Jesus: "it is easier for a camel to go through the eye of a needle than for a rich man to enter the kingdom of Heaven." (Me: I would guess that applies to churches as well).
      Peter: "the love, desire and pursuit of money is a root to all evil." Nuff said

      July 14, 2012 at 3:35 pm |
  16. Hawk in Texas

    Want to know about mormons? google, the mountian meadows massacre.

    July 14, 2012 at 2:58 pm |
    • Erik

      Yes, because googling "priest abuse" will teach you about Catholics. Wow.

      July 14, 2012 at 3:17 pm |
  17. Kyle

    First off I wonder how many of Obama's campaign jesters posted comments on here to hurt the other campaigners popularity?
    2nd with literally over thousands of religions in the world and billions of people, someone is going to be wrong.
    3rd If you have not done your research, I suggest you do it; then comment.
    4th Do not reply to people and say you know your particular faith is correct, unless you have a picture of you and Jesus Christ standing together, you have no proof. Or whom ever you believe exists
    5th Didn't Adolf Hitler try to make a specific religion look like a group of evil monster? Should I compare some of the commentators as Adolf Hitler?

    July 14, 2012 at 2:57 pm |
  18. Russell Coleman

    Mormons are in most part offencive

    July 14, 2012 at 2:56 pm |
  19. liam


    July 14, 2012 at 2:52 pm |
  20. Steve

    As a Roman Catholic, I consider Mormon beliefs heresy. But I also respect their right in America to believe whatever they want, so long as their beliefs do not hurt others.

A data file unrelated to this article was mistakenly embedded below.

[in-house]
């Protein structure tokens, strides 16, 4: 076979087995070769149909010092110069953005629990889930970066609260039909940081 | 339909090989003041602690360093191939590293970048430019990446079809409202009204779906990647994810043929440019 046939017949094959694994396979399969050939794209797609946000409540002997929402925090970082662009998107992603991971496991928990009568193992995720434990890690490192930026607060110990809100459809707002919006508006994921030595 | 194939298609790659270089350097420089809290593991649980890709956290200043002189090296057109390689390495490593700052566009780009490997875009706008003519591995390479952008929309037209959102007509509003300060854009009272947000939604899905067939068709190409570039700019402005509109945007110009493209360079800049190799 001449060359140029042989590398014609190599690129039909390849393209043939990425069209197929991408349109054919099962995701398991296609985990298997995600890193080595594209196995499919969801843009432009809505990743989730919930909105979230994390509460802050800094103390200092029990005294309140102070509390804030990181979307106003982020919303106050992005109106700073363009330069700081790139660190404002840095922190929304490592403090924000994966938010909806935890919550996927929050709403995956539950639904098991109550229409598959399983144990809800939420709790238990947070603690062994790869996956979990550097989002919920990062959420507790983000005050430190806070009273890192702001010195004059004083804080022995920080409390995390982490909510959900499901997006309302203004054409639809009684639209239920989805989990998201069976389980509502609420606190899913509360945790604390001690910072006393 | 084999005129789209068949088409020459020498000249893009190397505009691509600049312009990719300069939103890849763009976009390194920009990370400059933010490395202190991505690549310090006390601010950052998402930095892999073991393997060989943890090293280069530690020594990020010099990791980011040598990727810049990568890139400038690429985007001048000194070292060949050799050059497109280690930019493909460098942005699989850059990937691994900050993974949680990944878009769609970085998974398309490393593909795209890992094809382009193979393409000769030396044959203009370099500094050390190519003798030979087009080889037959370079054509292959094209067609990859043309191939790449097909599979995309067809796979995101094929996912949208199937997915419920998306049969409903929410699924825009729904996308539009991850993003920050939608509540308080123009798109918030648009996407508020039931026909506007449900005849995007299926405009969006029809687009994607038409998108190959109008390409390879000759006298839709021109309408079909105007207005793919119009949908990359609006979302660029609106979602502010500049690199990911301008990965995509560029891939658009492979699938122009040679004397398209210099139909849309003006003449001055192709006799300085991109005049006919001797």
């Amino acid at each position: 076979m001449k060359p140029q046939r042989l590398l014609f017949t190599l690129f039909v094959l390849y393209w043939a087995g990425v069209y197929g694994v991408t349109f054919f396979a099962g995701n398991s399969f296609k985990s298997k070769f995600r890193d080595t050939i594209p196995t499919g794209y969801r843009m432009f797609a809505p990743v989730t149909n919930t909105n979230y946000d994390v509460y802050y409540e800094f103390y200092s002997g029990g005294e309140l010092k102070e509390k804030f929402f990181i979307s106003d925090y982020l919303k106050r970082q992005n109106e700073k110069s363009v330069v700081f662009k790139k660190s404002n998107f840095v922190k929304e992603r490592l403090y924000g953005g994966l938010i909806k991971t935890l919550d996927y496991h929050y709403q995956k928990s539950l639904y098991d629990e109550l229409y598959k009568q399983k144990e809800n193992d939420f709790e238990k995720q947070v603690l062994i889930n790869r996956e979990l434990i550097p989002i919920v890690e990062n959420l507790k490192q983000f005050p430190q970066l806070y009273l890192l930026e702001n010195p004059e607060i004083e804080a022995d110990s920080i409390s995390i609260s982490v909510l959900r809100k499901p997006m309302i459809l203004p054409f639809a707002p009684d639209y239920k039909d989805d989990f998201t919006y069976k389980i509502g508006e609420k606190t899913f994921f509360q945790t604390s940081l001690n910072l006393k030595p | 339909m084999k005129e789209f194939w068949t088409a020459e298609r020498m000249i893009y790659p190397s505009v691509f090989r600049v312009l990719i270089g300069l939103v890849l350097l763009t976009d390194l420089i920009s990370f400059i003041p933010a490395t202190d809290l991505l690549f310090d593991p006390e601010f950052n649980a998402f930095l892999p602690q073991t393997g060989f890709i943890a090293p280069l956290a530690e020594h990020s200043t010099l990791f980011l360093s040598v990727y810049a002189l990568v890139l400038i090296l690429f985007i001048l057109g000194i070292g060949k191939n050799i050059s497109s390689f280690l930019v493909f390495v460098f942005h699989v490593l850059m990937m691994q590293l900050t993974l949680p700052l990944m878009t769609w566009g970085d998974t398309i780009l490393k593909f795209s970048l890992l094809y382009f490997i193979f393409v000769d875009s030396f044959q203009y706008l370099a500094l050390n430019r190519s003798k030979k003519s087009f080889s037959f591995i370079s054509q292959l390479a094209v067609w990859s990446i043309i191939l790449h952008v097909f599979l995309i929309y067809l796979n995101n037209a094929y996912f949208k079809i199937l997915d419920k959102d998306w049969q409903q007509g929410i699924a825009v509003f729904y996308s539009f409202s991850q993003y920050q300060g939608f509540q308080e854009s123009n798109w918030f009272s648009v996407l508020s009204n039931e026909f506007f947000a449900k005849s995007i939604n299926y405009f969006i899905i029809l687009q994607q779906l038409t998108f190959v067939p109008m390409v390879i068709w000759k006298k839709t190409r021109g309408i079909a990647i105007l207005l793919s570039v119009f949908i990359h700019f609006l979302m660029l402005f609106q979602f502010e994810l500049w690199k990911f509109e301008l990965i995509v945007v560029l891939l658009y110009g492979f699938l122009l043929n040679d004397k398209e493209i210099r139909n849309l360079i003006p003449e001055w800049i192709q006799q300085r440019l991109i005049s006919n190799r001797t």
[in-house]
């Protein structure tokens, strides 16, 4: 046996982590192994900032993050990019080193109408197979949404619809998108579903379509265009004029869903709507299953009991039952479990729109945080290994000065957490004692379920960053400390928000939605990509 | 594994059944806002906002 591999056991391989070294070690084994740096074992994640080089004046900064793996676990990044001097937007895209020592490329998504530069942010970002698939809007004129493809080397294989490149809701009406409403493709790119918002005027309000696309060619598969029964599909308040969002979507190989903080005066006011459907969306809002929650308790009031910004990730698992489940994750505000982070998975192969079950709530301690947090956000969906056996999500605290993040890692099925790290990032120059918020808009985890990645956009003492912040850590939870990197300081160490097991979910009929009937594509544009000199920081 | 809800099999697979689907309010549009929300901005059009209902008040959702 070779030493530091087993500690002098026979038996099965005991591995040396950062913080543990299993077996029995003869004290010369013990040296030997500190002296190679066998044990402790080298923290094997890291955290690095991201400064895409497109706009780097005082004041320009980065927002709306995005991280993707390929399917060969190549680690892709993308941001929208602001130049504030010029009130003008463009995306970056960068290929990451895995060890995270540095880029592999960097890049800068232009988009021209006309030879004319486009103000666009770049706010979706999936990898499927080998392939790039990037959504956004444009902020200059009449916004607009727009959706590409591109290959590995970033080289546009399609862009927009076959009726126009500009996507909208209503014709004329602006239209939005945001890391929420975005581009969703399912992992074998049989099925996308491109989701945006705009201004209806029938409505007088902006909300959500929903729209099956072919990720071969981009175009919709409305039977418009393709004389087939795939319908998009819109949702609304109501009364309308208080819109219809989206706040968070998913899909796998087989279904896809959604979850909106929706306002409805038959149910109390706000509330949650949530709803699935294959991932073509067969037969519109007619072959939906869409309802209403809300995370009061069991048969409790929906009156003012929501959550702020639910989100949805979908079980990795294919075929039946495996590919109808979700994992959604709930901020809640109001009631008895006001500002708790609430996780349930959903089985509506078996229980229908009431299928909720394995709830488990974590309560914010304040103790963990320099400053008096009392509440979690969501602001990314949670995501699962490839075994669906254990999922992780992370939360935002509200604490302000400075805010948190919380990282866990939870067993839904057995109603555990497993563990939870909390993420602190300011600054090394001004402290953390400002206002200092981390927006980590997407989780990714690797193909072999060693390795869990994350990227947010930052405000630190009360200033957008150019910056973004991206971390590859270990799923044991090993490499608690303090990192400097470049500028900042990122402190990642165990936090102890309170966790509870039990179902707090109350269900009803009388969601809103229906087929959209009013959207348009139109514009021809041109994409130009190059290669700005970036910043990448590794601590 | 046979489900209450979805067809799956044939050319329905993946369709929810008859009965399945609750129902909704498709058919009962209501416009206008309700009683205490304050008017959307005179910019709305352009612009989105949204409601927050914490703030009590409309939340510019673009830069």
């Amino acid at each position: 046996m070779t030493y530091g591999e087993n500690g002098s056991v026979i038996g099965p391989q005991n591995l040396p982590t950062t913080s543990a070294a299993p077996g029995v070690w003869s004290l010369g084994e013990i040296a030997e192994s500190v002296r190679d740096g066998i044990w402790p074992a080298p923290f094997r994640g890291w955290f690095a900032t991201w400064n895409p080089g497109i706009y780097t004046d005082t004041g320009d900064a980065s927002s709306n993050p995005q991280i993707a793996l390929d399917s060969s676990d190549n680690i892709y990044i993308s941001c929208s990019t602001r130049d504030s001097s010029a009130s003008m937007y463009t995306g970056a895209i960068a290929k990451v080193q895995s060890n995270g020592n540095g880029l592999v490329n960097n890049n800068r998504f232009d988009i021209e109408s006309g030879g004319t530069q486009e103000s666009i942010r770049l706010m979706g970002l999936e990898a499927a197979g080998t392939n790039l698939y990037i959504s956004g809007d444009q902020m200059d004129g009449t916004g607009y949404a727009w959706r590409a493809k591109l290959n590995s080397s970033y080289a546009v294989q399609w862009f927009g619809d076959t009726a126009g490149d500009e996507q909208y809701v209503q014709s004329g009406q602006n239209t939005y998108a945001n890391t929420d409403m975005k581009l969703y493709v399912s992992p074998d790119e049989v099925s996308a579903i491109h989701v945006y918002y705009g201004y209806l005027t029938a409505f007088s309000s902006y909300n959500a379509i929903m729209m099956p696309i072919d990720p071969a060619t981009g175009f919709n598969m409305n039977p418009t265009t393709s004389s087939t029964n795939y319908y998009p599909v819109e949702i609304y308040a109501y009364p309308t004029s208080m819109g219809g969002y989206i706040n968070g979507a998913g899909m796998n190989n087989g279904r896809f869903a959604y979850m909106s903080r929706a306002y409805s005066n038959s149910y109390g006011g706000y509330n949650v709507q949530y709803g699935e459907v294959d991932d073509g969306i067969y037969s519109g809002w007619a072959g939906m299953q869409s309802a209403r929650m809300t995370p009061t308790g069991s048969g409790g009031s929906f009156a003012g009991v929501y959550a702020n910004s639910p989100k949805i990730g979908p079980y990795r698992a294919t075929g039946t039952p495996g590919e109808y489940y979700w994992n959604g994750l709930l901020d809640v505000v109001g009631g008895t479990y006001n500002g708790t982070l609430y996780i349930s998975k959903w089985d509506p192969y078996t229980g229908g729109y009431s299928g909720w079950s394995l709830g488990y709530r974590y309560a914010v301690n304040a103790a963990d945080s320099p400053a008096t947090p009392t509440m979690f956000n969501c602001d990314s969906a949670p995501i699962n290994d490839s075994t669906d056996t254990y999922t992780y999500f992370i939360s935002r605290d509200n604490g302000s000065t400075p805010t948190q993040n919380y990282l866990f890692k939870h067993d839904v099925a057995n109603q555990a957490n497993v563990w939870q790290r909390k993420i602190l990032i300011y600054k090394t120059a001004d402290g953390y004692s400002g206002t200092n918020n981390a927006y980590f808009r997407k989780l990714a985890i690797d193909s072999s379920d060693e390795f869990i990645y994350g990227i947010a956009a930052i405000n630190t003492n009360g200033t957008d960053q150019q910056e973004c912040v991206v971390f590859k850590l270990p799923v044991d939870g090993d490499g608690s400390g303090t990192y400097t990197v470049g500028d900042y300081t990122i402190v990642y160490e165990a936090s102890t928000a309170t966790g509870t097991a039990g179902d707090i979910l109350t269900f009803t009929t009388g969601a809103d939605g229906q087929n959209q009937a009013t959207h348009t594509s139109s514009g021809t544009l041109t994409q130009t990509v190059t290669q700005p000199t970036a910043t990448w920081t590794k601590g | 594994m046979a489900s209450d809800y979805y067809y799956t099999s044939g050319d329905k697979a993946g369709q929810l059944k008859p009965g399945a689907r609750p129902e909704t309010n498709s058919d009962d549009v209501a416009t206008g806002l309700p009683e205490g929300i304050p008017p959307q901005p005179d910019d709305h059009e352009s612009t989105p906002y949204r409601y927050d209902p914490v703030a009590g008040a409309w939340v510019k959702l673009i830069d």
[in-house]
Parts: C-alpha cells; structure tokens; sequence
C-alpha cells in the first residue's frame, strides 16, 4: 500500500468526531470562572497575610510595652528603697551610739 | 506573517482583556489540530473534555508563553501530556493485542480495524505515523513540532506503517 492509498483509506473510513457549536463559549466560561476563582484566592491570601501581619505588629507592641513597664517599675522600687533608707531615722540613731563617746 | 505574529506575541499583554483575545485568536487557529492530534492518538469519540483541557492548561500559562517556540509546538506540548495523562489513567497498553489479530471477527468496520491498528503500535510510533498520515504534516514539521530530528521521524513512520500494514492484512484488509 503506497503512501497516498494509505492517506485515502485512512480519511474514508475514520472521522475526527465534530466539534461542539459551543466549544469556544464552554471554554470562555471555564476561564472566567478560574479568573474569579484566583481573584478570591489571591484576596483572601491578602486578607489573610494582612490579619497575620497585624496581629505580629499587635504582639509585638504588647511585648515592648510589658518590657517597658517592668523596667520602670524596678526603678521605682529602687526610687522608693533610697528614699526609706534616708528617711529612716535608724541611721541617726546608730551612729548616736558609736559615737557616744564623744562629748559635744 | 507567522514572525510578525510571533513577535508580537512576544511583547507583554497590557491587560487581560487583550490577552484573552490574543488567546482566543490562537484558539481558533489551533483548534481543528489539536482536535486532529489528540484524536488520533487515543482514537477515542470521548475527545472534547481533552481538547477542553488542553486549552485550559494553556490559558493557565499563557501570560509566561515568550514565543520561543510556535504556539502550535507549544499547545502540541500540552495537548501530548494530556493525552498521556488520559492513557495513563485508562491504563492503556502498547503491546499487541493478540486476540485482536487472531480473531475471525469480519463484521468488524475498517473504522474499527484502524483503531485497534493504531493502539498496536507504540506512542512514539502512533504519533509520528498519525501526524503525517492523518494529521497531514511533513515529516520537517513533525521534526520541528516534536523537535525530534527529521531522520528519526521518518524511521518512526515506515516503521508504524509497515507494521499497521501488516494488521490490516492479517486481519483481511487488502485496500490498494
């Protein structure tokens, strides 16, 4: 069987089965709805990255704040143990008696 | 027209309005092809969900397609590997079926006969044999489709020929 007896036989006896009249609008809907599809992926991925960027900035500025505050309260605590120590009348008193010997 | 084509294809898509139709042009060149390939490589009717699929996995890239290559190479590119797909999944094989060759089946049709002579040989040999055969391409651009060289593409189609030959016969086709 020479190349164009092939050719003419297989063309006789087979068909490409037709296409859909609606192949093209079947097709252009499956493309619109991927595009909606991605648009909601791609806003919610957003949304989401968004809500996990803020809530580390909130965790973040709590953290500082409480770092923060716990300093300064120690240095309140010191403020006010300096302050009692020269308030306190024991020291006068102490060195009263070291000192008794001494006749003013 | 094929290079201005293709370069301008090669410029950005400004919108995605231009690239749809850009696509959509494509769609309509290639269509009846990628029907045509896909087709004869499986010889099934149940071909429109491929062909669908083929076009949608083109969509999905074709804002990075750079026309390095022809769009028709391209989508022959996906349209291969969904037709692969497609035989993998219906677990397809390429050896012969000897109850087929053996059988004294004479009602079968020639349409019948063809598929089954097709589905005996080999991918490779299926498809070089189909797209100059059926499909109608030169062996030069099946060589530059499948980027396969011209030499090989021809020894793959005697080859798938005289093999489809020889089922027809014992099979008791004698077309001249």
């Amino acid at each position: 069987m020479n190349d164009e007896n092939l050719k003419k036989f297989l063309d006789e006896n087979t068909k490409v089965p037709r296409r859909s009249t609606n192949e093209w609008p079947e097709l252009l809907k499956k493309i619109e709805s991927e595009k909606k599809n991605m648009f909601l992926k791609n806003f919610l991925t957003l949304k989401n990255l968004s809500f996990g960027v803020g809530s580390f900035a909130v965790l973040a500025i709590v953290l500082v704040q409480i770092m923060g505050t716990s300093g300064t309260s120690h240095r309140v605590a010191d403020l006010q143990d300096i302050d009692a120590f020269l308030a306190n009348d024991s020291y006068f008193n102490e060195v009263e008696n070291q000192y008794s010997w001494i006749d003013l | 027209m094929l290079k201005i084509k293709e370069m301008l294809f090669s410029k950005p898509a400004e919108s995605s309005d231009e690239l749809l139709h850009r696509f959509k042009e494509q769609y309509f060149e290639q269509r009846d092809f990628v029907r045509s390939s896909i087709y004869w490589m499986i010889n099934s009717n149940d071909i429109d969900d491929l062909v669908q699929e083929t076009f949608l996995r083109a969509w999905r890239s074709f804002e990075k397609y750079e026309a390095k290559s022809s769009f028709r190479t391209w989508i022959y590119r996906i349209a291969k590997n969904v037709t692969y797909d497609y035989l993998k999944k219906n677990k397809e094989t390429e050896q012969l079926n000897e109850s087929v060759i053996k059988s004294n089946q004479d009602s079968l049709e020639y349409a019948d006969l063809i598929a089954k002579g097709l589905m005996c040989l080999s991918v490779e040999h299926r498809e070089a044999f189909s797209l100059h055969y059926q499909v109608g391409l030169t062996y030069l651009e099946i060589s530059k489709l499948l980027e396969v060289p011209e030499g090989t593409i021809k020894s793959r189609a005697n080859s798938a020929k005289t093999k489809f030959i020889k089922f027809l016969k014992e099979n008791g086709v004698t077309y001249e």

July 14, 2012 at 2:52 pm |
    • Mari

      heresy, seriously, what about praying to a bunch of virgens and saints like catholics do, isn't that heresy as well. arent people not supposed to bow down to images or confide in no other than God himself

      July 14, 2012 at 3:26 pm |
    • Mari

      heresy, seriously, what about praying to a bunch of virgens and saints like catholics do, isn't that heresy as well. arent people not supposed to bow down to images or confide in no other than God himself. people really need to stop criticizing. let ppl believe whatever they want. there's heresy in every religion.

      July 14, 2012 at 3:27 pm |
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The CNN Belief Blog covers the faith angles of the day's biggest stories, from breaking news to politics to entertainment, fostering a global conversation about the role of religion and belief in readers' lives. It's edited by CNN's Daniel Burke with contributions from Eric Marrapodi and CNN's worldwide news gathering team.